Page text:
Maddie Bender in Scientific American:
When reptile breeder Steve Sykes saw that two particular leopard geckos were up for auction in 2015, he knew he had to have them. The chubby lizards’ bodies were dappled with the black spots that gave their species its common name. And at eye level, they looked to be smiling. But unlike other members of Eublepharis macularius, these were “lemon frost” geckos: they were pastel yellow from the base of their head to the root of their tail, as if they had been dipped in lemon sherbet. A breeder had created this variety, also called a “morph,” just one generation earlier. The combination of rarity and beauty made the two geckos instantly appealing to Sykes. He purchased the pair and named them Mr. and Ms. Frosty.
Leopard geckos are among the most common reptile pets. Native to the Middle East and South Asia, they have been so successfully bred in captivity that most sold today are not sourced from the wild. Instead owners create and mix dozens of morphs through selective breeding and random luck. The issue emerged with Mr. Frosty’s offspring. Sykes had bred the male with other leopard geckos he owned to produce more of the coveted lemon frosts. A year after the auction, he noticed small, white bumps growing on the bodies of some of the babies. Over time, he says, it became clear that these bumps were tumors. In fact, it turns out that more than 80 percent of the geckos with this morph suffer from a rare skin cancer that arises from pigment-producing cells called iridophores.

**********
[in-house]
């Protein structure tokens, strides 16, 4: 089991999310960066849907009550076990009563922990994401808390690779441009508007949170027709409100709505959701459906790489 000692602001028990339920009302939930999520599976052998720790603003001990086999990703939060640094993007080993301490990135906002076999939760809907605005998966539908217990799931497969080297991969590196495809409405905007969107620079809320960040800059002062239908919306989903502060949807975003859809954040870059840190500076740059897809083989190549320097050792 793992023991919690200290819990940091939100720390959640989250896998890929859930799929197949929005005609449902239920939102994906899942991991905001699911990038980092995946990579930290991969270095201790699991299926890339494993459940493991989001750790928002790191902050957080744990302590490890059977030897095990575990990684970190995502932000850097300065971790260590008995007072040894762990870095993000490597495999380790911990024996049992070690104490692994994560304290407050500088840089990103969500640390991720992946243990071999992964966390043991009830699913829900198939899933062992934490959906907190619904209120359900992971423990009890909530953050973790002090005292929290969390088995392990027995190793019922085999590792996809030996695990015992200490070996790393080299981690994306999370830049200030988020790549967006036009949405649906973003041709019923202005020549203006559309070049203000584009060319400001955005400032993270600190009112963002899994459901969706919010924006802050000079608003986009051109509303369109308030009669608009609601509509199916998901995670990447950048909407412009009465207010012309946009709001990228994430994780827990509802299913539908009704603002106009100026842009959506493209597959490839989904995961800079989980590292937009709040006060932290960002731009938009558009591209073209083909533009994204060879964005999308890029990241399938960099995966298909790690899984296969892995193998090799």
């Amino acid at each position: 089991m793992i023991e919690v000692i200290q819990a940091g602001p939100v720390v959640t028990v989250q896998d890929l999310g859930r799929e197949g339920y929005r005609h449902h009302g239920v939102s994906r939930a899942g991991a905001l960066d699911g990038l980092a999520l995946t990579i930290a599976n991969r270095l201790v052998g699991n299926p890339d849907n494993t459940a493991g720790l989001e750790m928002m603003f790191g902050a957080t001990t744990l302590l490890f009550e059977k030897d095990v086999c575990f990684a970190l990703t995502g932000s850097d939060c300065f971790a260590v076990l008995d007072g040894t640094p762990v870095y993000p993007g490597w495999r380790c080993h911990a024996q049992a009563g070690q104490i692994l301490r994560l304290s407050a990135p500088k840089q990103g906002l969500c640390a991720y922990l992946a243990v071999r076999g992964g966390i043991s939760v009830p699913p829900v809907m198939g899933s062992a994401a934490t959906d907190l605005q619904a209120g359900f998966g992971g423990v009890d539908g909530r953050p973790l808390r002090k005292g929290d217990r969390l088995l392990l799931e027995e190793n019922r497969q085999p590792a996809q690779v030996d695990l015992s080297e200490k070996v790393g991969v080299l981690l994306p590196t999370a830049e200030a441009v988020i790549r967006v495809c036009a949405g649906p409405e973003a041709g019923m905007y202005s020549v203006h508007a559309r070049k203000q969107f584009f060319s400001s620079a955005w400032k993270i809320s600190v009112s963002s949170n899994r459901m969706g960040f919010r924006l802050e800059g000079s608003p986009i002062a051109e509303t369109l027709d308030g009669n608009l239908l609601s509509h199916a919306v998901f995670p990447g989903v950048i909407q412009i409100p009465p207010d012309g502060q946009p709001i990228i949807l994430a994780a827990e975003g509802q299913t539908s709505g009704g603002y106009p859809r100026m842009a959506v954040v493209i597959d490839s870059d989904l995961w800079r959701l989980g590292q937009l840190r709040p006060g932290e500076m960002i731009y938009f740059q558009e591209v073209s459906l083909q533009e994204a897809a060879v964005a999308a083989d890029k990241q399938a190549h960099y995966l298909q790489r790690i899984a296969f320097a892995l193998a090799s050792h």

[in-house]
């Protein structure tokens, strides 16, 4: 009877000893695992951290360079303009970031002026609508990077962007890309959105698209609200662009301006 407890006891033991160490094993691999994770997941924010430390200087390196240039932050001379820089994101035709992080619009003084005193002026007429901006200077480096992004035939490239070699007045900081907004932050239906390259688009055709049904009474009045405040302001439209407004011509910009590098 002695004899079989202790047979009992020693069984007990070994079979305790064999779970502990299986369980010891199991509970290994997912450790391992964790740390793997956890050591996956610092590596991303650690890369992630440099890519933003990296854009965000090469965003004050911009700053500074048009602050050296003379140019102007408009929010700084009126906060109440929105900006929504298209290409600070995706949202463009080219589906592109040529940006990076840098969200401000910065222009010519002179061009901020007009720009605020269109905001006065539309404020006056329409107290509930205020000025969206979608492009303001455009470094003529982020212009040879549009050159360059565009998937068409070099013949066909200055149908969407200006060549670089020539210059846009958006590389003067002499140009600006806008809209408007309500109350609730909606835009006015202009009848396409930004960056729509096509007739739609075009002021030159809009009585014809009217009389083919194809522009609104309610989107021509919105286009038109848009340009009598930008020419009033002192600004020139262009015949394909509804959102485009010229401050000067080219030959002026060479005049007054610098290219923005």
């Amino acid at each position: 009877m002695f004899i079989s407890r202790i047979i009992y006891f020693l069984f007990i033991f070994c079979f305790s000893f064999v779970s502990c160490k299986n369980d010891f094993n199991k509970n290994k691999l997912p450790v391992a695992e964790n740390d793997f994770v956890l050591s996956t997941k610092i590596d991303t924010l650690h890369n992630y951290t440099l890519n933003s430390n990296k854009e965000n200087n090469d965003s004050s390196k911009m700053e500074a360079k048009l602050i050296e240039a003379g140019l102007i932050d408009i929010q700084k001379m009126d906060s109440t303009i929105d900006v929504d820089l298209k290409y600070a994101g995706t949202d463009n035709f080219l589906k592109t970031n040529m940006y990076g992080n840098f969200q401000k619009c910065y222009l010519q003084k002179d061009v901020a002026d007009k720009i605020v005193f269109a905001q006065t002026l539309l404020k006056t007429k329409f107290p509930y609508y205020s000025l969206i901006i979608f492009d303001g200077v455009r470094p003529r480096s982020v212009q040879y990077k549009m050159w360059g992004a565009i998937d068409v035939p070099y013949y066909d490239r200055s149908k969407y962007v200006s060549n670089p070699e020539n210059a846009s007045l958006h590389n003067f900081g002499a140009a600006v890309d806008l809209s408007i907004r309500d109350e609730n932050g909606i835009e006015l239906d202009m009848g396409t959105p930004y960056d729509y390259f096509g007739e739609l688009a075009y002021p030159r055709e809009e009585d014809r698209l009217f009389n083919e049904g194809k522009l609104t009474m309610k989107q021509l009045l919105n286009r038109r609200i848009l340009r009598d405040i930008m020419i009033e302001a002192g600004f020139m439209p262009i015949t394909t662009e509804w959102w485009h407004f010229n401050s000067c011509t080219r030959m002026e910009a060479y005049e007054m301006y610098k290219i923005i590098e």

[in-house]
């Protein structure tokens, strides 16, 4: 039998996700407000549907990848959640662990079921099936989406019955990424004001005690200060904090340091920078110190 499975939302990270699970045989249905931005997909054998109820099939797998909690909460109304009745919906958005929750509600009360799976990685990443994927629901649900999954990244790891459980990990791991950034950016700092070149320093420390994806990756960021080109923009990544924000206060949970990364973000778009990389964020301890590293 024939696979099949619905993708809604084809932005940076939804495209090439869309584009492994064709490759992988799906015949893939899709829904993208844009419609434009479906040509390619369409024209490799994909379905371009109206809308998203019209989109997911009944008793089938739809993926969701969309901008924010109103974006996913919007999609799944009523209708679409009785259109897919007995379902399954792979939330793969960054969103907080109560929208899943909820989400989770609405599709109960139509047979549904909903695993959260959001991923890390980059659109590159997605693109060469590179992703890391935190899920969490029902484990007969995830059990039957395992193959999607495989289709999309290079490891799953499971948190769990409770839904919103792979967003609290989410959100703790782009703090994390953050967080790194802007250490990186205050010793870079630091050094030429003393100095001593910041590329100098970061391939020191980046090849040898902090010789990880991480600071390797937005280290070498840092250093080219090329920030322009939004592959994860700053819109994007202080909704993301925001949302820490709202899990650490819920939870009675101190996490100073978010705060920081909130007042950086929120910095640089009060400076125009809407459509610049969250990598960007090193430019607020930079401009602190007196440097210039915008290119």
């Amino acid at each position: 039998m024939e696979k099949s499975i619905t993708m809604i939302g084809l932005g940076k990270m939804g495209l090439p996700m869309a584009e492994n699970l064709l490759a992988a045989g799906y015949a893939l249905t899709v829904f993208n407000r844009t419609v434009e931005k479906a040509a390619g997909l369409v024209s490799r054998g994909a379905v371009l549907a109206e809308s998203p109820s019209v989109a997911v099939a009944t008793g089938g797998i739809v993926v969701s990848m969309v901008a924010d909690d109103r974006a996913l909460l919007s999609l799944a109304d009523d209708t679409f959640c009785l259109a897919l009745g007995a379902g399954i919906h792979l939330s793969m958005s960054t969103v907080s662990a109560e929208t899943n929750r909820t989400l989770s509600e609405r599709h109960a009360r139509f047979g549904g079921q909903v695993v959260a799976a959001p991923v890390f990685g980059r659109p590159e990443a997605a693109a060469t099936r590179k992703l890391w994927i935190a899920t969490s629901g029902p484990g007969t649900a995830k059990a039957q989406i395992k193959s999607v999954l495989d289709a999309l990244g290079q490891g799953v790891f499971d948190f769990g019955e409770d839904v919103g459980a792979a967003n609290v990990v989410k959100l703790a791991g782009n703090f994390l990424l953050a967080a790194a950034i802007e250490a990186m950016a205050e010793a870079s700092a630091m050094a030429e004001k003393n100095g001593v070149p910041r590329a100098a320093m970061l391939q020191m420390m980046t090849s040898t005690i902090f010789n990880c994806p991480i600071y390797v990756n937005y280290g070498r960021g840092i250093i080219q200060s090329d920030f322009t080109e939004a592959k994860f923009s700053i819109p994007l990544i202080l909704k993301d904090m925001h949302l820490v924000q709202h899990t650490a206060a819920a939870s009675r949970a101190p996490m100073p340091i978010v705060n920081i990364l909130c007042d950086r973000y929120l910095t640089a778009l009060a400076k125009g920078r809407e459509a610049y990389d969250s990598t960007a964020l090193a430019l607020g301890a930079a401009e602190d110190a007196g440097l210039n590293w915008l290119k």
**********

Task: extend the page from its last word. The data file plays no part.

Sykes wanted to know if there was a way to breed lemon frosts to avoid this fate. Were the cancer and unique color somehow inextricably linked? Evolutionary geneticist Leonid Kruglyak of the University of California, Los Angeles, and his colleagues used Sykes’s geckos to crack the lemon frost genetic code—and found that a single gene controlled both the color and the cancer.